Instead, he’s tied up for the long haul, and so too is Gentry, though the coach is just on a four-year deal with a team option on the final season. Gentry nonetheless seems well-positioned, given his role in Golden State’s 67-win championship team last season and the possibilities that abound with Davis and the team’s other offensive talents. The Pelicans reportedly interviewed Jeff Van Gundy, and Tom Thibodeau was frequently mentioned in connection to the job, though Demps was apparently in no mood to knock heads with such a hard-charging personality as the ex-Bulls coach. The Pelicans were instead reportedly looking for an exciting, up-tempo approach, and even before his tenure with the Warriors was over, Gentry got the New Orleans job.
The Pelicans clearly felt as though the switch from ousted former coach Monty Williams to Gentry, along with continued improvement from Davis, was the jolt the team needed to take the next step, since New Orleans made retaining the bulk of its roster a priority over the summer. The team’s only trade involved the divestment of second-round pick Branden Dawson in exchange for cash, and the Pelicans re-signed five out of their seven free agents. Chief among them was Omer Asik, whose presence allows Davis to play power forward. Asik has sharp limitations offensively, and while he has a strong reputation as a stout defender, he ranked only 38th among centers in ESPN’s Defensive Real Plus Minus metric. He’s nonetheless on a deal that’s fairly cheap for a starting-caliber center, with an average of little more than $10MM per season, only about $2MM more per year than top-flight backup Kosta Koufos will make on his deal with the Kings.
New Orleans also invested in Asik’s backup, Alexis Ajinca, further underscoring their commitment to using Davis at the four. A salary of about $5MM a year to a player who saw just 14.1 minutes per game last season, and only 10 minutes total in the playoffs, is a steep price. His playing time has declined in both of his full seasons in New Orleans since the Pelicans signed him in the middle of the 2012/13 season and gave him his first NBA action in nearly three years.
The Pelicans wound up with a relative bargain to back up at another position, as point guard Norris Cole signed his qualifying offer after lingering in restricted free agency until September. It wasn’t entirely surprising to see the Rich Paul client stay on the market so long, nor was it a shock that he took the qualifying offer, a tool that will allow him to reach to unrestricted free agency in 2016 and the rising salary cap that comes with it. The Sixers, Knicks and Lakers were reportedly interested suitors, but it appears no long-term proposals came about either from them or from the Pelicans that Cole deemed strong enough to dissuade him from going the short-term route. Comments from Gentry and Davis and the team’s lengthy deals with Asik, Ajinca and Dante Cunningham suggest the Pelicans would have preferred to sign him to a longer contract, though, as John Reid of The Times Picayune wrote, the team was only willing to go so far to re-sign him.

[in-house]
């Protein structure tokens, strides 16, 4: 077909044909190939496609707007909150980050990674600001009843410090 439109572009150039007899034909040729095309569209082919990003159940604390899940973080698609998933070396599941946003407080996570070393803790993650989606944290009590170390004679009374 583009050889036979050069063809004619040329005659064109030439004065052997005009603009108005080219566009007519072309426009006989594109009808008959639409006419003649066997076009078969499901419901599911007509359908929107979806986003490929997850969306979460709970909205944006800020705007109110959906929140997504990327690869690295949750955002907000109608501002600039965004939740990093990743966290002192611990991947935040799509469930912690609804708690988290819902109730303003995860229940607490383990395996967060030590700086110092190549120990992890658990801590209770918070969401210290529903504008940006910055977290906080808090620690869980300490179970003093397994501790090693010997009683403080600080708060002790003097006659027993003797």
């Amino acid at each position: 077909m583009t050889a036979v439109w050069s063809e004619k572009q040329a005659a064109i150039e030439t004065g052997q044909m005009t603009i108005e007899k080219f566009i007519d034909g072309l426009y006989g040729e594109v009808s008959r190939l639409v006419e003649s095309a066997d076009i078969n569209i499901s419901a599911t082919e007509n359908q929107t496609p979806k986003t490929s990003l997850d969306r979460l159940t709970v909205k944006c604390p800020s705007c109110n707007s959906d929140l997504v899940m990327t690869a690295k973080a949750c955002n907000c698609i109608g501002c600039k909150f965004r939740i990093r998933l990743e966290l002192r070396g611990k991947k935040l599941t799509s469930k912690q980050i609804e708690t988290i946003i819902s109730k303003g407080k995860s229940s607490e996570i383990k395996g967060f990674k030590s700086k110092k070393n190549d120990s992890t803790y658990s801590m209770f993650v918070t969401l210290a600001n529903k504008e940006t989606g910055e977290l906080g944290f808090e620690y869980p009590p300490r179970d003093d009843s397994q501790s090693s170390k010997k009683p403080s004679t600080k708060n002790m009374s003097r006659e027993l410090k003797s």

Cole’s decision to take the one-year qualifying offer may turn out to help the Pelicans more than they would have figured, as waiver claim Ish Smith has stepped in more than admirably while Cole is out with a high left ankle sprain. Smith is fourth in the league in assists per game so far, with 8.4, a continuance of his strong late-season performance with the Sixers last year. It’s early, and Smith is also on a one-year deal, but the Pelicans may well have picked a gem out of the dust they kicked up amid their many preseason moves.
Their fellow Western Conference heavies in Memphis have already swung a trade this season and appear to have quickly grown concerned about their poor start, but the Pelicans can afford to be patient. They have a 22-year-old superstar and a new coach with championship credentials. It probably won’t all come together for the Pelicans this year, but that’s OK after an offseason in which they bought some time.
Eddie Scarito contributed to this post. The Basketball Insiders salary pages were used in the creation of it.
What do you think of the offseason the Pelicans had? Leave a comment to tell us.